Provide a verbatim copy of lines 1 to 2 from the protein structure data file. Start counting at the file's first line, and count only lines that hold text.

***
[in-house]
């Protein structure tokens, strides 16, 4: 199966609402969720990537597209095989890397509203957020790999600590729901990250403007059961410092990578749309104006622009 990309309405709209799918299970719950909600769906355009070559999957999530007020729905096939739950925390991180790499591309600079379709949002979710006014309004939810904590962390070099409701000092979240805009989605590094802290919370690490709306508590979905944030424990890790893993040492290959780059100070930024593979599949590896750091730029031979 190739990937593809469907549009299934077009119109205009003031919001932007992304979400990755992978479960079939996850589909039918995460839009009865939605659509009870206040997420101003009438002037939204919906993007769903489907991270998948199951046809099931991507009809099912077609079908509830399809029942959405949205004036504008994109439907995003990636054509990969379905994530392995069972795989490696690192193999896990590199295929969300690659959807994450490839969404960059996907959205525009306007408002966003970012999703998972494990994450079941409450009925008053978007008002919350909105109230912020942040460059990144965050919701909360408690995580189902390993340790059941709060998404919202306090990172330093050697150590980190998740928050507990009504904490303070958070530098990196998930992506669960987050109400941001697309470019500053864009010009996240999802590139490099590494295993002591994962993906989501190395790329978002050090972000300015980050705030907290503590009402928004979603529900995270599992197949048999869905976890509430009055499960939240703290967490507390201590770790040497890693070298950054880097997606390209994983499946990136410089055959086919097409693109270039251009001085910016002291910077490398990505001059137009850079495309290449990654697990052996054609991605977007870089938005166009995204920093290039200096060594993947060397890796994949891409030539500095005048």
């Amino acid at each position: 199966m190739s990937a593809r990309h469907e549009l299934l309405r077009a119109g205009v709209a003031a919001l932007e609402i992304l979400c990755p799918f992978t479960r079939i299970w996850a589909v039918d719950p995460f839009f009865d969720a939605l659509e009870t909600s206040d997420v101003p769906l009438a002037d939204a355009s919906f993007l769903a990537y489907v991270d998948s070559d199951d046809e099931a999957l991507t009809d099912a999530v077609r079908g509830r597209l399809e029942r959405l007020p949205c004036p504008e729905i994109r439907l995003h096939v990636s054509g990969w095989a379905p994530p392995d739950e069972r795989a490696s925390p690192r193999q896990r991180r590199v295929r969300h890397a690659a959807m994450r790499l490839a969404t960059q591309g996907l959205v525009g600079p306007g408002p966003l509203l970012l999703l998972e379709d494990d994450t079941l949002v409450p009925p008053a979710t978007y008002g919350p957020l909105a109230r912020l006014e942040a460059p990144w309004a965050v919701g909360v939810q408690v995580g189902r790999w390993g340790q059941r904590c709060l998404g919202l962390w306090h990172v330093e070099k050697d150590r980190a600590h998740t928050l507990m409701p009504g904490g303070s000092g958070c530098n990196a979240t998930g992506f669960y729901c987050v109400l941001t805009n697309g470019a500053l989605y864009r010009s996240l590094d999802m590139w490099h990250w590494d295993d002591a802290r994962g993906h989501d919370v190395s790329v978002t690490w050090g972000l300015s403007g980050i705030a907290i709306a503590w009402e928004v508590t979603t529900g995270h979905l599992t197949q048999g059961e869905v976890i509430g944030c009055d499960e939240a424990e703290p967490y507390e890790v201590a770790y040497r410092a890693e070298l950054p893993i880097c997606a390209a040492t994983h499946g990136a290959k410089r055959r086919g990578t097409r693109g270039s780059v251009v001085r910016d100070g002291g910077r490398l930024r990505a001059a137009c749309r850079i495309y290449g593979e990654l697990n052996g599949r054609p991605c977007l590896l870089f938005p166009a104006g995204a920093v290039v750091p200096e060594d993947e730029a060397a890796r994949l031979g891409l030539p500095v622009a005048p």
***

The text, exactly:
[in-house]
């Protein structure tokens, strides 16, 4: 199966609402969720990537597209095989890397509203957020790999600590729901990250403007059961410092990578749309104006622009 990309309405709209799918299970719950909600769906355009070559999957999530007020729905096939739950925390991180790499591309600079379709949002979710006014309004939810904590962390070099409701000092979240805009989605590094802290919370690490709306508590979905944030424990890790893993040492290959780059100070930024593979599949590896750091730029031979 190739990937593809469907549009299934077009119109205009003031919001932007992304979400990755992978479960079939996850589909039918995460839009009865939605659509009870206040997420101003009438002037939204919906993007769903489907991270998948199951046809099931991507009809099912077609079908509830399809029942959405949205004036504008994109439907995003990636054509990969379905994530392995069972795989490696690192193999896990590199295929969300690659959807994450490839969404960059996907959205525009306007408002966003970012999703998972494990994450079941409450009925008053978007008002919350909105109230912020942040460059990144965050919701909360408690995580189902390993340790059941709060998404919202306090990172330093050697150590980190998740928050507990009504904490303070958070530098990196998930992506669960987050109400941001697309470019500053864009010009996240999802590139490099590494295993002591994962993906989501190395790329978002050090972000300015980050705030907290503590009402928004979603529900995270599992197949048999869905976890509430009055499960939240703290967490507390201590770790040497890693070298950054880097997606390209994983499946990136410089055959086919097409693109270039251009001085910016002291910077490398990505001059137009850079495309290449990654697990052996054609991605977007870089938005166009995204920093290039200096060594993947060397890796994949891409030539500095005048």